Wrangling in Brussels is kicking off today
Gentle EU departure favoured
CHANCELLOR of the Exchequer Philip Hammond said Britain should aim for a gentle departure from the EU, an explicit challenge to the confrontational strategy adopted by the now weakened Prime Minister Theresa May.
British officials travel to Brussels today to formally start the EU departure negotiations, amid confusion over whether the government is going to change its priorities after failing to win voter endorsement in the June 8 election. At home, May is struggling to stay in office as her Conservative Party questions both her election strategy and her handling of a London tower block fire that has left scores dead.
Asked on the BBC how long May would keep her job, Hammond swerved the question. “What the country needs now is a period of calm while we get on with the job in hand,” he said on the “Andrew Marr Show” yesterday. “Theresa is leading the government.”
May’s government is still working out the implications of the shock election result, which saw her Tory party lose its majority. On Wednesday, its legislative programme will be set out by Queen Elizabeth II at the opening of parliament. Without the votes to force bills through parliament, May is opting for an unusual two-year session, to give herself time to pass Brexit legislation.
Yesterday’s UK newspapers contained reports of possible leadership challenges to the prime minister. Tory lawmakers are weighing whether the damage involved in replacing her would be greater than the risk of keeping her in place.
Meanwhile May has moved to quell criticism that she was slow to respond to the fatal Grenfell Tower apartment block fire in West London. On Saturday, she met survivors, and later acknowledged failings in the way different branches of government responded. “The support on the ground for families who needed help or basic information in the initial hours after this appalling disaster was not good enough,” she said.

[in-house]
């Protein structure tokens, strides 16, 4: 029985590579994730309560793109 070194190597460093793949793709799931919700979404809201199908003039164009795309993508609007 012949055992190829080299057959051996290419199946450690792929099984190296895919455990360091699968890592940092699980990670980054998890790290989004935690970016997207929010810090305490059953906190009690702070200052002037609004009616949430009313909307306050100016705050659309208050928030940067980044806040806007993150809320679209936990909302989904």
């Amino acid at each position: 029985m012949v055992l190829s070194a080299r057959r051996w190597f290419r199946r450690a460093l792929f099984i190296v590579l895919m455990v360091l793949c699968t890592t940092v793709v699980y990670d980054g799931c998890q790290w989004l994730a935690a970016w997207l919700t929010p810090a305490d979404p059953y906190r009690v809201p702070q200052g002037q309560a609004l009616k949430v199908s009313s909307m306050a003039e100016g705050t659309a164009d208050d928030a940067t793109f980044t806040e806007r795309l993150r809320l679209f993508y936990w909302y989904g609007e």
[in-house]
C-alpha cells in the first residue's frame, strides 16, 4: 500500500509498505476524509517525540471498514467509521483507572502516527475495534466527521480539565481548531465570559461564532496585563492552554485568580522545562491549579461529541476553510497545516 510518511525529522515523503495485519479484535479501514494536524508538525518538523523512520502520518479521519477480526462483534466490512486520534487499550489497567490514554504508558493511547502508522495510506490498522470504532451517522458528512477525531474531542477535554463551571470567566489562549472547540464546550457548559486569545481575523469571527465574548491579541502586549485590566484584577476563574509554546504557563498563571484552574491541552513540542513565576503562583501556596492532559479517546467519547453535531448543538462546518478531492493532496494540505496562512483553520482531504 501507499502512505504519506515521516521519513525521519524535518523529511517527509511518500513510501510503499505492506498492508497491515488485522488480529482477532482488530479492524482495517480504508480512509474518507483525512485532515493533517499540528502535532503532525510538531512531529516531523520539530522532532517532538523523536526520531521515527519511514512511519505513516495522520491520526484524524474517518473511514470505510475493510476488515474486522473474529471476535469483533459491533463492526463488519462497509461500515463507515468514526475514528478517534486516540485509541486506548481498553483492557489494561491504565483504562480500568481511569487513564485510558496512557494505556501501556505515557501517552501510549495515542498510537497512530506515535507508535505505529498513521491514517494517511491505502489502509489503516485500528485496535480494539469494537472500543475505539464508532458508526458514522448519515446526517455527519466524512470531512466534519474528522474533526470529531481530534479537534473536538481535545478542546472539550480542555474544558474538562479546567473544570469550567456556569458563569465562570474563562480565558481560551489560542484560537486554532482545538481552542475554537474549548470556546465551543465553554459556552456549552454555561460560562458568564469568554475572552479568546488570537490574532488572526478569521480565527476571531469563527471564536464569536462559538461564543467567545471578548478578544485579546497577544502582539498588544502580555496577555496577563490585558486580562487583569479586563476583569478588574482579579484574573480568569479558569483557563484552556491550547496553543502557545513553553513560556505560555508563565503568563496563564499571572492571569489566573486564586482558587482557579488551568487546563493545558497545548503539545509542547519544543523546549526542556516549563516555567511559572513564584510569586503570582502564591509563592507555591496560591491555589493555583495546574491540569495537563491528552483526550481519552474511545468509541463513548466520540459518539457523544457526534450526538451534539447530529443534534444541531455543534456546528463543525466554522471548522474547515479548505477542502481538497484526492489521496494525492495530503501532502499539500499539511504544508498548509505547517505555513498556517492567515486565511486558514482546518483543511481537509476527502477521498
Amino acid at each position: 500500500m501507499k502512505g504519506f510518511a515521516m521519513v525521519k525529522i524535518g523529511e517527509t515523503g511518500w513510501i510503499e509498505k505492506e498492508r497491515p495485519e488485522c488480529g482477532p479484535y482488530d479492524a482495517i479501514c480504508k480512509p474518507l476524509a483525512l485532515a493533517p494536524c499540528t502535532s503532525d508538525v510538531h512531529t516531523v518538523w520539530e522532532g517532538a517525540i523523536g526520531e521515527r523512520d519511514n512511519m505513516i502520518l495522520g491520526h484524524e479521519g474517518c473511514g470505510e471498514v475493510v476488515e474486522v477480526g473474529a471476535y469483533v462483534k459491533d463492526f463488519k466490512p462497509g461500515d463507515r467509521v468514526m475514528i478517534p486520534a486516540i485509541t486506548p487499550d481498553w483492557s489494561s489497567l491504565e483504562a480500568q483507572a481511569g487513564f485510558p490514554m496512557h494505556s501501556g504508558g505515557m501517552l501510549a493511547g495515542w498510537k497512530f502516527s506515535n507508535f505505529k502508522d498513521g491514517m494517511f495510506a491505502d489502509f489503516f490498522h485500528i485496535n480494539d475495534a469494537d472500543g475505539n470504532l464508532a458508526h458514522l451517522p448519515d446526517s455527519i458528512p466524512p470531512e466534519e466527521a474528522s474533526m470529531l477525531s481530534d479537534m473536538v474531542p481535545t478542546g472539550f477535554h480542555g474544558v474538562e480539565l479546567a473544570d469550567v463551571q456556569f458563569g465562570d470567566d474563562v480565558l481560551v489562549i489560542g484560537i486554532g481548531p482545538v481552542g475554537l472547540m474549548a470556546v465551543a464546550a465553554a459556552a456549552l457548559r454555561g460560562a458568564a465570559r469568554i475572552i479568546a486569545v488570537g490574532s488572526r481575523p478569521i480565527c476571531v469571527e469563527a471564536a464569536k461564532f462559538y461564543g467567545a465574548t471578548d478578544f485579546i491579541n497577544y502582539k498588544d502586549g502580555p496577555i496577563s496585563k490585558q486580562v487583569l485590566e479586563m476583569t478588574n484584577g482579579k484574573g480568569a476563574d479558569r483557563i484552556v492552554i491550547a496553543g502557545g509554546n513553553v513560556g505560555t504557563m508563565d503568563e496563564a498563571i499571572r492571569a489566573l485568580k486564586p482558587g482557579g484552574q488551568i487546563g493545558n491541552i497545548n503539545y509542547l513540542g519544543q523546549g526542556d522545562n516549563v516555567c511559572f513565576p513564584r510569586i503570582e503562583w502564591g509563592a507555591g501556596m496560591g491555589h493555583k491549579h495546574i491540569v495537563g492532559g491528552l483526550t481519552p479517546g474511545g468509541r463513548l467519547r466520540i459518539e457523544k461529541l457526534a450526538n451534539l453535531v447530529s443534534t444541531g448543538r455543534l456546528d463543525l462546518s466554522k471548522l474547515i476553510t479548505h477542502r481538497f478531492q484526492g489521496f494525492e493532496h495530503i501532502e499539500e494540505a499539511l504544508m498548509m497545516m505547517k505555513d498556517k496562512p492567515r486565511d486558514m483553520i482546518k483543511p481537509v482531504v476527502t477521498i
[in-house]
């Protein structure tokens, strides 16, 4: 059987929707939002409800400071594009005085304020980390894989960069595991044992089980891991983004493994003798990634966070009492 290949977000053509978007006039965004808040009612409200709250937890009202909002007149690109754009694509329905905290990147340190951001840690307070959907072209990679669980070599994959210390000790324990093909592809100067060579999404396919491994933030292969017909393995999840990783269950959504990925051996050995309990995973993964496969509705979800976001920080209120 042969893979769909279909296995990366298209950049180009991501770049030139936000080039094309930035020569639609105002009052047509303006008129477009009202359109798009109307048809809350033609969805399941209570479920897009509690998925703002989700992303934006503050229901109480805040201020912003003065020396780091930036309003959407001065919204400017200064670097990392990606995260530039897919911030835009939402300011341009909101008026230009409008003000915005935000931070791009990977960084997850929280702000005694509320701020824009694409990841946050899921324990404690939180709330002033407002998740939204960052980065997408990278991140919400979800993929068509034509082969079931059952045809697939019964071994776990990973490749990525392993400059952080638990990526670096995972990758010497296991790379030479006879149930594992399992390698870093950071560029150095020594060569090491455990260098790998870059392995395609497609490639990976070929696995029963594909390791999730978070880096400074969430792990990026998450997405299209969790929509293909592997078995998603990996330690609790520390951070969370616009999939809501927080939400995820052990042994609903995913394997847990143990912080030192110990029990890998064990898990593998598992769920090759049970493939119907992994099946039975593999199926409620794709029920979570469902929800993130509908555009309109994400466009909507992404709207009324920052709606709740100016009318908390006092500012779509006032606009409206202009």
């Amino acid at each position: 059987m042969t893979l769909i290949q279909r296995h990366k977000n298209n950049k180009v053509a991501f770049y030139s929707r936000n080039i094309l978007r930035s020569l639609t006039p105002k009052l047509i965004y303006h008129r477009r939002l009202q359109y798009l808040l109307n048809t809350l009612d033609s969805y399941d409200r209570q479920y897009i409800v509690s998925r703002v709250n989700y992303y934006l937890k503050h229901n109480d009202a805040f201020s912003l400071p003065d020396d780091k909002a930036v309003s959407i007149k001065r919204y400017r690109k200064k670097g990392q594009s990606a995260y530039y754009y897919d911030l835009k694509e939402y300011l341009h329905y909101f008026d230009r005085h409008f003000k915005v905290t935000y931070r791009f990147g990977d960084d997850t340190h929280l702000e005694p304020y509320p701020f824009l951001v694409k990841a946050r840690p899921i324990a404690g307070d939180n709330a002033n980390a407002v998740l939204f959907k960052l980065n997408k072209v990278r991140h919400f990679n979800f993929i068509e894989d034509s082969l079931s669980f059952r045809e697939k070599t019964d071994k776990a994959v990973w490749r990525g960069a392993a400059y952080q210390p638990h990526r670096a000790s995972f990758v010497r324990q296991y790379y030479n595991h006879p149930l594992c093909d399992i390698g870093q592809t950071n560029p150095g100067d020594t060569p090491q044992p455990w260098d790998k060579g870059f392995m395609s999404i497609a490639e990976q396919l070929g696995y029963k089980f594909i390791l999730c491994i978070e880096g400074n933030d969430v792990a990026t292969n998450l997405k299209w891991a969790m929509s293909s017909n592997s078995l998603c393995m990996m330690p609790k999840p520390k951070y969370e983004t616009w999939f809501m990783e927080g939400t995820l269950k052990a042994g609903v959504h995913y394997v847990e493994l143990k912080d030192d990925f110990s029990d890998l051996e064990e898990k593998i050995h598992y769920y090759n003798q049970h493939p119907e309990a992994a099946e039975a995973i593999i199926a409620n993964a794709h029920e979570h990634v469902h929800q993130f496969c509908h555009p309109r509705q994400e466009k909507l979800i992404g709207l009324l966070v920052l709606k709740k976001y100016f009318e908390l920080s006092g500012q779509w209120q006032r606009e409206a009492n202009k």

Jeremy Corbyn, leader of the opposition Labour Party, implied the problem was a lack of compassion on May’s part. “I think everybody cares to an extent, some to a deeper extent,” he said on ITV. “And some show empathy in a different way to others.”
But even if May can stay in place, her weakness was demonstrated by the freedom with which Hammond criticised her Brexit policy. Having said on Friday that Brexit needed to be handled in a “pragmatic” way, yesterday he said Britain would still be leaving the EU’s customs union, but “transitional structures” would be needed to smooth departure.
Hammond rejected the slogan ‘no deal is better than a bad deal’, which May repeatedly used during the election.
Hammond is due to give his annual Mansion House speech on the economy tomorrow. It was delayed from Thursday after the fire. He’s planning to use the occasion to push back against hardline Brexit rhetoric. But he said this didn’t mean staying inside existing institutions.
“The question is not whether we’re leaving the customs union,” Hammond said. “The question is what do we put in its place.”
He reiterated the government’s goals of avoiding a hard border with Ireland, which will remain in the bloc, and allowing goods to move freely between the UK and the EU.
And he said it was “a statement of common sense” that “we need to get there via a slope, not via a cliff edge.”
Hammond rejected the slogan ‘no deal is better than a bad deal’, which May repeatedly used during the election. which May repeatedly used during the election campaign. – Bloomberg